September 22, 2018 | ° F

Rutgers University Debate Union hosts tournament for high school students

Photo by Jeffrey Gomez |

The Rutgers University Debate Union hosted its first high school tournament. University students mentored their younger counterparts before they competed in a mock debate near the end of the day.

More than 60 high school students from around the state gathered for the Rutgers University Debate Union's (RUDU) first ever debate tournament on Sunday to discuss topics ranging from pop culture and ethics to current events.

The purpose of the debate tournament, held in Scott Hall on the College Avenue campus, was to provide high school students with an educational and informative experience.

The debate tournament was organized by RUDU in collaboration with the High School Public Debate Program, a new parliamentary debate league in the New England-New Jersey district.

"The aim of holding such tournaments is to allow high-schoolers, especially from low-income areas, access to forensics-speech and debate, which has been empirically shown to improve educational attainment and civic engagement,” said Pasha Temkin, the president of RUDU and School of Arts and Sciences junior.

RUDU is specifically looking to expose high school students to parliamentary debate and recruit potential students for the Rutgers team, Temkin said.

Rutgers offered their space to host the tournament, said Steve Fitzpatrick, the president of the High School Public Debate and the program coach at Hackley High School.

“We recognized that there was a need and interest for high school parliamentary debate to engage high school students in the act of debate and the art of debate, so we founded the league in the spring with the idea of running five tournaments over the course of the year,” Fitzpatrick said.

Fitzpatrick — who has been an educator for more than 20 years — said the debate teaches students public speaking, argument formation and research skills.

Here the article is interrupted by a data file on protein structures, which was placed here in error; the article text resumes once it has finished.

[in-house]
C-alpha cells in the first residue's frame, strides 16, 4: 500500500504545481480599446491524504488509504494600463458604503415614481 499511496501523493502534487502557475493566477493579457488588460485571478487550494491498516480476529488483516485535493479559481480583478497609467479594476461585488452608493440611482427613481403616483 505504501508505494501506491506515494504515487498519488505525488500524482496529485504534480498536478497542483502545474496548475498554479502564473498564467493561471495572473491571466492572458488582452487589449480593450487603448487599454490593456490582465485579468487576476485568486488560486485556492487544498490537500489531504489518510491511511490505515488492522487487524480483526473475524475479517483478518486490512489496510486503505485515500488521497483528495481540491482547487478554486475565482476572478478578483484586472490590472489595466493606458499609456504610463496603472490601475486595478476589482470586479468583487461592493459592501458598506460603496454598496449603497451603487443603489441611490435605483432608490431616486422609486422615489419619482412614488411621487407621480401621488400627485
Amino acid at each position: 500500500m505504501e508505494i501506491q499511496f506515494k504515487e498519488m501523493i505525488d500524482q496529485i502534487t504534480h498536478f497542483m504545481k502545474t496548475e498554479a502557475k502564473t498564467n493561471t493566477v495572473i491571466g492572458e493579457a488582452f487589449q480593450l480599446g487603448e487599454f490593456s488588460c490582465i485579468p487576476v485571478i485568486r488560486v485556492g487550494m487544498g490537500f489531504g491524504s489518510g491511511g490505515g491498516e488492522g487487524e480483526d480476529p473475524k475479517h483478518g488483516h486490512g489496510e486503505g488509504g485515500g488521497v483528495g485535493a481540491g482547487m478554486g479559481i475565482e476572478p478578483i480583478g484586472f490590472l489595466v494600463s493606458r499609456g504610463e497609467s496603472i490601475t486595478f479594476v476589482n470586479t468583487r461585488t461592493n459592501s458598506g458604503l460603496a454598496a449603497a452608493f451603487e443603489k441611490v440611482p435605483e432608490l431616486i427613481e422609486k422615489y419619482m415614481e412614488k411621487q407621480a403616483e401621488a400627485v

“I think it’s so important that any university, that is actually committing itself to be a community institution should go act locally, while training its students to think globally,” Tournament Director Kurt Falk said. “That’s what we do here. We get students from all over the tri-state area and we engage them in the global issues that are going to define their world.”

After the tournament, Falk said he hopes high school students will walk away with more confidence in their speaking abilities. He hopes students will sharpen their critical eyes to the issues that surround them.

“If that happens, this tournament would be a success. It’s competitive, but it’s not about the awards at the end of the day, it’s about the educational opportunity they get from it,” Falk said.

The debate tournament helps RUDU members give back to the community, Falk said. 

In the past, RUDU hosted tournaments open to other college debate teams. The club has also organized several smaller-scale tournaments at local high school locations.

The high school debate league is still relatively new, Falk said, so it is important that the group is able to run the tournament and help develop their skills. 

Having Rutgers University as a keystone of the high school debate league landscape is going to help grow debate in New Jersey astronomically, Falk said.

“We are looking forward to hosting more high school tournaments in the future,” Temkin said.

Thomas Lohan is a School of Arts and Sciences senior. He is a contributing writer for The Daily Targum.

Thomas Lohan

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